Many consumers are uncertain of whether they should open an IRA account to save for retirement. Even those who have decided to begin saving for retirement with an IRA might not know whether a ROTH IRA or a traditional IRA account is the best way to save for retirement. Deciding which type of retirement account is best should involve understanding the main differences between a few major options.
Some of the basic options for putting retirement money into an account are the 401(k) and the IRA. While a 401(k) can be a good option for those whose employers offer it, there are still many people are either self-employed or work for employers who don't offer 401(k) programs. It's also important to note that IRAs offer some great advantages that might make them more appealing for even those who are eligible for 401(k) accounts.
Two major IRA options
ROTH IRAs and traditional IRAs are the two main IRA types to choose from when saving for retirement through an IRA. The key difference to understand between a ROTH IRA and a traditional IRA is that with a ROTH IRA, taxes are paid upfront on money that's contributed to the account. This is opposed to when it is withdrawn during retirement.
The following are six of the major benefits of the ROTH IRA setup to consider when determining if ROTH IRA retirement savings are the best course of action:
1. ROTH IRAs give consumers more control over their retirement savings.
Overall, ROTH IRAs tend to offer the most flexibility in comparison to a lot of other retirement account options. Certain types of retirement savings account like 401(k) and traditional IRAs involve penalties for early withdrawals.
Those with a ROTH IRA aren't required to start taking minimum distributions from their account when they reach 70 1/2 years old. Also, those with a ROTH IRA are free to take any withdrawals they want out of their account early. The only penalties are on investment earnings withdrawals that the account has acquired.
2. ROTH IRAs can consolidate funds saved up from multiple jobs.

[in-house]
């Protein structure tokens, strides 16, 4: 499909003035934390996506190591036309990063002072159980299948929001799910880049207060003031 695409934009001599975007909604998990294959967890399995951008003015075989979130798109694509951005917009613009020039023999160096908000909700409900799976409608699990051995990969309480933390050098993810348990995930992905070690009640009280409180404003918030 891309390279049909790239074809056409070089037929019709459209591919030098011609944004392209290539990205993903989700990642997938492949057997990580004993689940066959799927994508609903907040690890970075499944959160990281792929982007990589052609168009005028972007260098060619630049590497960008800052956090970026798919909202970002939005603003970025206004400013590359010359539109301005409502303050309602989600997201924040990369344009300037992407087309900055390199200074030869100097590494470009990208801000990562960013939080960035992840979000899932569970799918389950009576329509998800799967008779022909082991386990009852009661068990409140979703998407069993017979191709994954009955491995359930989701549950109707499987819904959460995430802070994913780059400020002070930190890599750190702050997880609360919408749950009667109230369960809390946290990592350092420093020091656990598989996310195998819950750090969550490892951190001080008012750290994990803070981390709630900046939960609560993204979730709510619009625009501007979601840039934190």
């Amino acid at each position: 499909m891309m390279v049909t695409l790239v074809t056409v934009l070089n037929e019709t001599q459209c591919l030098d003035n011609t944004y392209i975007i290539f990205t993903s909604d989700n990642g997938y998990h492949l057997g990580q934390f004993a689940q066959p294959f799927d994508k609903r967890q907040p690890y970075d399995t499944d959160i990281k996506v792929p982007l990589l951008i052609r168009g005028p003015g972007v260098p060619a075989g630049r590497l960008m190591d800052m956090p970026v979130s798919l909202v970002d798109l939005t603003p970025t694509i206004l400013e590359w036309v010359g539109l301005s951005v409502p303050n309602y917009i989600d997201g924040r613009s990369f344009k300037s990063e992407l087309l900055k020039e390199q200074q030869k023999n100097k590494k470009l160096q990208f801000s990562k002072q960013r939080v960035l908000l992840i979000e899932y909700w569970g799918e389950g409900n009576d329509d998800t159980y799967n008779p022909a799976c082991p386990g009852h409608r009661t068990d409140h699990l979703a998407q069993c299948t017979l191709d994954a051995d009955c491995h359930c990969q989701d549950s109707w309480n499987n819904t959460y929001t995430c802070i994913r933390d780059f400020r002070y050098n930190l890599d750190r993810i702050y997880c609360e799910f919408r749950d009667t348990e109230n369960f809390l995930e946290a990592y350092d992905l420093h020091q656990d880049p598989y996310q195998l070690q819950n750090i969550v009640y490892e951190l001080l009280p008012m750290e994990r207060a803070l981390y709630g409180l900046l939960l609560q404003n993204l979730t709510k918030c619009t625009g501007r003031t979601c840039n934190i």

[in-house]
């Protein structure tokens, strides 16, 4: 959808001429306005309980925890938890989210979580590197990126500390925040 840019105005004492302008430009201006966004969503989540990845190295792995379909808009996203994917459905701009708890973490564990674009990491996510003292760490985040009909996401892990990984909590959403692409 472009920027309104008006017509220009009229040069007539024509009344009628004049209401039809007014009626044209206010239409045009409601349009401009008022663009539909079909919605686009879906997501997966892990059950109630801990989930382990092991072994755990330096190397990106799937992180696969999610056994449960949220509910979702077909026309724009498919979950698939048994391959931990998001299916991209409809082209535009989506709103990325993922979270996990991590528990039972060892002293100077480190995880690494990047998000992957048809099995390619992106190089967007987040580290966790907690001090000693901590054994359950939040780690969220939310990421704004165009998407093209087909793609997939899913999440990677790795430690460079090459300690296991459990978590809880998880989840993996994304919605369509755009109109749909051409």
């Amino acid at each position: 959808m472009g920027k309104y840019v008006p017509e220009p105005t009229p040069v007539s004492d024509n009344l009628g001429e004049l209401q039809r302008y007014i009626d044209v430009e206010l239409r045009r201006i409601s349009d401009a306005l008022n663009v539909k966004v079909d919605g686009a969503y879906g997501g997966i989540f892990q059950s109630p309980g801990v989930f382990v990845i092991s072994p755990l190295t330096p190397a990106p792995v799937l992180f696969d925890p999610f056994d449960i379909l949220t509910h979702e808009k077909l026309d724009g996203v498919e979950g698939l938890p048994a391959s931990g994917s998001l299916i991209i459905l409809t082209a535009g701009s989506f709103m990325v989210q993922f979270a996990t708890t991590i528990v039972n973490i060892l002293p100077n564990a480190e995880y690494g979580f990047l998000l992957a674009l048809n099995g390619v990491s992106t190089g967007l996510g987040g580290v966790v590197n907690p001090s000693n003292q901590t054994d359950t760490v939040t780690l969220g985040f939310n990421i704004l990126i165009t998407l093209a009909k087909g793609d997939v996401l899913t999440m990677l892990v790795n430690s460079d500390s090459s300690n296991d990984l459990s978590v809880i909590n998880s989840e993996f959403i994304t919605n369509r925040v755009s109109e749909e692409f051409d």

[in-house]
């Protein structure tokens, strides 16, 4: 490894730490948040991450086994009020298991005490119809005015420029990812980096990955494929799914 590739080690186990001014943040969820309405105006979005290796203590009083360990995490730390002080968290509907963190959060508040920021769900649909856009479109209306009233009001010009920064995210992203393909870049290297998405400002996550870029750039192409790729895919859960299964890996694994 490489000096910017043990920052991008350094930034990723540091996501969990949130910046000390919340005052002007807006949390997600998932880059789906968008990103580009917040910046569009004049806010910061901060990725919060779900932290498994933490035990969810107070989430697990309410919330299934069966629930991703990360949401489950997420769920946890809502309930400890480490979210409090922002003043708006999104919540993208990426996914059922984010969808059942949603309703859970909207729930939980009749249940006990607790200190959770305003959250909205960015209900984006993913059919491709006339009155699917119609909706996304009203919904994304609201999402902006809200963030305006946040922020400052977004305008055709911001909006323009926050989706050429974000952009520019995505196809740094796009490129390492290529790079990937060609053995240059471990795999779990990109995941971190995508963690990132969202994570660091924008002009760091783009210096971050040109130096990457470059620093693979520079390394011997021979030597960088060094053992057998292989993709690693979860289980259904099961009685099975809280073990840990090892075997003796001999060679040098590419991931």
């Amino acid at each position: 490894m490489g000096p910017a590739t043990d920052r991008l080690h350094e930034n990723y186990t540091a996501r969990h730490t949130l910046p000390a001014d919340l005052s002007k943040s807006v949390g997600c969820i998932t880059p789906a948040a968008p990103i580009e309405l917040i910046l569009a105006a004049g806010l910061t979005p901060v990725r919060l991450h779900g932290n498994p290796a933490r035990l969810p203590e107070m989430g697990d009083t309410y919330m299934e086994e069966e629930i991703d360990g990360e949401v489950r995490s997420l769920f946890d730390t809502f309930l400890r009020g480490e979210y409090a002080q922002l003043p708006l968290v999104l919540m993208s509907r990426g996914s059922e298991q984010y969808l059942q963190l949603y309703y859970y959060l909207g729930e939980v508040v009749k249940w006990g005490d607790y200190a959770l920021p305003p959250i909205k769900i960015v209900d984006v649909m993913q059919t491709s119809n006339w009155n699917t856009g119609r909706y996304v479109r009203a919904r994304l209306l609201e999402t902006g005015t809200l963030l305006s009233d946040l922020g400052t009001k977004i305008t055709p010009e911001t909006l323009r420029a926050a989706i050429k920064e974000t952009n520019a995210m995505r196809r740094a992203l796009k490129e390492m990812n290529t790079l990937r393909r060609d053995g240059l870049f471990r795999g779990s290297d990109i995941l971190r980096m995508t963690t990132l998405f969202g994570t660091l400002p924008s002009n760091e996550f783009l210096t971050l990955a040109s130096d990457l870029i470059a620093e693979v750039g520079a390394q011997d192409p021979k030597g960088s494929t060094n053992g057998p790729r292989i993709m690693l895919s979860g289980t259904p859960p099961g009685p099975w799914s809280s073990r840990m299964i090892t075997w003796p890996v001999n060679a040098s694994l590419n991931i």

It's easy to put funds earned from numerous jobs through the years into one single account with a ROTH IRA. They allow account holders to roll over funds from old jobs to help consolidate their retirement funds.
3. Money left in a ROTH IRA to heirs won't be subject to taxes.
After ROTH IRA account holders pass away, they can leave everything that's left in their account to their beneficiaries and heirs. With a traditional IRA, your heirs would have to pay taxes on the money they receive from you.
The tax bill on inherited traditional IRA account funds and funds from other retirement savings accounts can be very high. The ROTH IRA is a great way to leave a tax-free inheritance to heirs.
4. It's generally easy to qualify for a ROTH IRA.
Because ROTH IRAs do offer some great tax and other advantages as well, they have certain eligibility restrictions. Consumers who earn too much money (more than $122,000 annually) might not be eligible. However, the majority of consumers can meet eligibility requirements.
In order to be eligible for a ROTH IRA, interested individuals need to earn less than $122,000 per year if taxes are filed as single or head of household. However, there is one loophole to get around this requirement.
Those whose income exceeds the eligibility requirements could possibly set up a ROTH IRA by contributing to a traditional IRA, then converting that account to a ROTH IRA. This is what's known as a "back-door" ROTH.
5. ROTH IRAs offer lots of choices.
There is a lot of flexibility with ROTH IRAs. Not only do people not have to start taking minimum distributions at age 70 1/2, but they can even continue making contributions to a ROTH IRA account when you're older than this if they still have income coming in.
Also, people are free to take early, penalty-free withdrawals—including both contributions and investment earnings if they are using the money for certain things like first-time home purchases, health insurance premium payments during periods of unemployment, and back-tax payments.
6. There’s a wide range of possible fund selections with ROTH IRAs.
One of the choices people get to make when they set up their ROTH IRA is which fund to invest in. Just a few of the different options they'll have are investing in stock mutual funds, mixed-asset funds, certificates of deposit, individual stocks, and real estate. These accounts therefore provide lots of freedom in making investment choices.